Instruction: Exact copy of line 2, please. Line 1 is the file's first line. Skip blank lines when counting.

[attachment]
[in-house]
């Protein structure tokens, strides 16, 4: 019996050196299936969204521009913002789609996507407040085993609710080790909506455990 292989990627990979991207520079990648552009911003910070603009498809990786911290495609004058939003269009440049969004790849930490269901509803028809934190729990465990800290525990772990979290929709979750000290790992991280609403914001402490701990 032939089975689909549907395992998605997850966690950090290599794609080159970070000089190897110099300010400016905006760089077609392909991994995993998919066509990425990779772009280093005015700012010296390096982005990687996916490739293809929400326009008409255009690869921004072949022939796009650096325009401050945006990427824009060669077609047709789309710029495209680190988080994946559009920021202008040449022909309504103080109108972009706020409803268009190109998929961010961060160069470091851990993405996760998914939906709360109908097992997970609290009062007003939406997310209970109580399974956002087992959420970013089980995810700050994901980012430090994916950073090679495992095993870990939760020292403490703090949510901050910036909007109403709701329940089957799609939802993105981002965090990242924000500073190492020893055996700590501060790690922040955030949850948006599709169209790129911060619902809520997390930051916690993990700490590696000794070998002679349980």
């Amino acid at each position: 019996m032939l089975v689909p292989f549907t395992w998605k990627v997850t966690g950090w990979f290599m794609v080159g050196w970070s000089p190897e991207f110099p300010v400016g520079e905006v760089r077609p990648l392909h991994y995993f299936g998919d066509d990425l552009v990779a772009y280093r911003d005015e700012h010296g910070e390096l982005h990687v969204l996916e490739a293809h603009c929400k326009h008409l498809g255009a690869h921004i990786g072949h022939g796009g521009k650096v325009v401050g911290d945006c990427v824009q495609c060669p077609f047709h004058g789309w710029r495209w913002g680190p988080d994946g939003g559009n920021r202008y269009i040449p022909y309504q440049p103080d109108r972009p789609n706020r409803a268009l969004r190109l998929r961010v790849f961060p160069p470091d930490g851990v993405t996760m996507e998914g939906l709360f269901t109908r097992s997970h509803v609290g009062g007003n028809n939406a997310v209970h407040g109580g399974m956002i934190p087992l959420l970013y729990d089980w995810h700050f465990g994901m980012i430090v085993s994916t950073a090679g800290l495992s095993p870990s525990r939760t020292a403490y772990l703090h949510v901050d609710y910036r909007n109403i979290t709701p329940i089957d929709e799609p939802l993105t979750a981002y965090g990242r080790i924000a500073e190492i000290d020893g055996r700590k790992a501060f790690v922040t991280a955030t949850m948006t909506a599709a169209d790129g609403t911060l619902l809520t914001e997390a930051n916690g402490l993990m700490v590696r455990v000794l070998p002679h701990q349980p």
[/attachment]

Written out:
């Protein structure tokens, strides 16, 4: 019996050196299936969204521009913002789609996507407040085993609710080790909506455990 292989990627990979991207520079990648552009911003910070603009498809990786911290495609004058939003269009440049969004790849930490269901509803028809934190729990465990800290525990772990979290929709979750000290790992991280609403914001402490701990 032939089975689909549907395992998605997850966690950090290599794609080159970070000089190897110099300010400016905006760089077609392909991994995993998919066509990425990779772009280093005015700012010296390096982005990687996916490739293809929400326009008409255009690869921004072949022939796009650096325009401050945006990427824009060669077609047709789309710029495209680190988080994946559009920021202008040449022909309504103080109108972009706020409803268009190109998929961010961060160069470091851990993405996760998914939906709360109908097992997970609290009062007003939406997310209970109580399974956002087992959420970013089980995810700050994901980012430090994916950073090679495992095993870990939760020292403490703090949510901050910036909007109403709701329940089957799609939802993105981002965090990242924000500073190492020893055996700590501060790690922040955030949850948006599709169209790129911060619902809520997390930051916690993990700490590696000794070998002679349980």